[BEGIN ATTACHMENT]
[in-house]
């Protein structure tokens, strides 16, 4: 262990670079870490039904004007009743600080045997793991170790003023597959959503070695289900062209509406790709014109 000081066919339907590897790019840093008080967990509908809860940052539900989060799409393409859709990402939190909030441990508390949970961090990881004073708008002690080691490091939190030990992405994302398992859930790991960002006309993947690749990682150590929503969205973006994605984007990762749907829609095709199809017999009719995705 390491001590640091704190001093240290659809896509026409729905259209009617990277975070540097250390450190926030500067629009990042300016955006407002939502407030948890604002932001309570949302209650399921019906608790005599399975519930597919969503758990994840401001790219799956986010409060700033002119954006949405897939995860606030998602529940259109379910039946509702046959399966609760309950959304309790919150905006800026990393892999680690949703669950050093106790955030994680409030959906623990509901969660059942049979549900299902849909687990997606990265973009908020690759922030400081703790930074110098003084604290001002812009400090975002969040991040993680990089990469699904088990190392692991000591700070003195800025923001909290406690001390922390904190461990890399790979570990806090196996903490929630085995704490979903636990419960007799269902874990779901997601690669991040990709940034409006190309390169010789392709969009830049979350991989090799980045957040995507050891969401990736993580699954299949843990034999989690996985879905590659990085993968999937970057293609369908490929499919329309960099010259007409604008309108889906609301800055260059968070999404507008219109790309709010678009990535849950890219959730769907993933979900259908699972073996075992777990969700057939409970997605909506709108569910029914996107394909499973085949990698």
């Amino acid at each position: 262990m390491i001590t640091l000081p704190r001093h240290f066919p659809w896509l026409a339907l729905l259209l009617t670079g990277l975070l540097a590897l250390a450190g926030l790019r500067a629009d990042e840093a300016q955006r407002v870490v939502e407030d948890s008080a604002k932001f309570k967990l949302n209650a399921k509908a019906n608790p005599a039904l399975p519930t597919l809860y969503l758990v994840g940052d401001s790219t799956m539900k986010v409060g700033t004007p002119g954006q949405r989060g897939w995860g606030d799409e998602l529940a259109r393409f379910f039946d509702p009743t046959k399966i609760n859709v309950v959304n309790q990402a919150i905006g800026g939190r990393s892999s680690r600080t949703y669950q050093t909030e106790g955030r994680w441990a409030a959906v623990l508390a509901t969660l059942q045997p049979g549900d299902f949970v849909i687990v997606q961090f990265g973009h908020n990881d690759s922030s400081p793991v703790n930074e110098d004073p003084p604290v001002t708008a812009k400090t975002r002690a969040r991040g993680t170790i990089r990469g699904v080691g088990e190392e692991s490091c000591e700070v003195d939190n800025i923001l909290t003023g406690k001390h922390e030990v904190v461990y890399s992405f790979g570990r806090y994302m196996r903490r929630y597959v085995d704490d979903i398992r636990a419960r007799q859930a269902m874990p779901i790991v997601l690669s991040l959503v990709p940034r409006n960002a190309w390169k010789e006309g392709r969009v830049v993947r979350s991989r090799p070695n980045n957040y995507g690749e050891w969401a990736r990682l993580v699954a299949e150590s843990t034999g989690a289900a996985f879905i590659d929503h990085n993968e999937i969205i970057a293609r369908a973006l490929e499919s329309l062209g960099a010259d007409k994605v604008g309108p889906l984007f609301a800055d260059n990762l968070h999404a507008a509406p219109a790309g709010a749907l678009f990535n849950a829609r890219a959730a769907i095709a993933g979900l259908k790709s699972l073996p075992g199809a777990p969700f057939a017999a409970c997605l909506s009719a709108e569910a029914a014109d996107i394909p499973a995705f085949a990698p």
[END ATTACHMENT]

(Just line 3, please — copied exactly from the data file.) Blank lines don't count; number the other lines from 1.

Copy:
């Amino acid at each position: 262990m390491i001590t640091l000081p704190r001093h240290f066919p659809w896509l026409a339907l729905l259209l009617t670079g990277l975070l540097a590897l250390a450190g926030l790019r500067a629009d990042e840093a300016q955006r407002v870490v939502e407030d948890s008080a604002k932001f309570k967990l949302n209650a399921k509908a019906n608790p005599a039904l399975p519930t597919l809860y969503l758990v994840g940052d401001s790219t799956m539900k986010v409060g700033t004007p002119g954006q949405r989060g897939w995860g606030d799409e998602l529940a259109r393409f379910f039946d509702p009743t046959k399966i609760n859709v309950v959304n309790q990402a919150i905006g800026g939190r990393s892999s680690r600080t949703y669950q050093t909030e106790g955030r994680w441990a409030a959906v623990l508390a509901t969660l059942q045997p049979g549900d299902f949970v849909i687990v997606q961090f990265g973009h908020n990881d690759s922030s400081p793991v703790n930074e110098d004073p003084p604290v001002t708008a812009k400090t975002r002690a969040r991040g993680t170790i990089r990469g699904v080691g088990e190392e692991s490091c000591e700070v003195d939190n800025i923001l909290t003023g406690k001390h922390e030990v904190v461990y890399s992405f790979g570990r806090y994302m196996r903490r929630y597959v085995d704490d979903i398992r636990a419960r007799q859930a269902m874990p779901i790991v997601l690669s991040l959503v990709p940034r409006n960002a190309w390169k010789e006309g392709r969009v830049v993947r979350s991989r090799p070695n980045n957040y995507g690749e050891w969401a990736r990682l993580v699954a299949e150590s843990t034999g989690a289900a996985f879905i590659d929503h990085n993968e999937i969205i970057a293609r369908a973006l490929e499919s329309l062209g960099a010259d007409k994605v604008g309108p889906l984007f609301a800055d260059n990762l968070h999404a507008a509406p219109a790309g709010a749907l678009f990535n849950a829609r890219a959730a769907i095709a993933g979900l259908k790709s699972l073996p075992g199809a777990p969700f057939a017999a409970c997605l909506s009719a709108e569910a029914a014109d996107i394909p499973a995705f085949a990698p």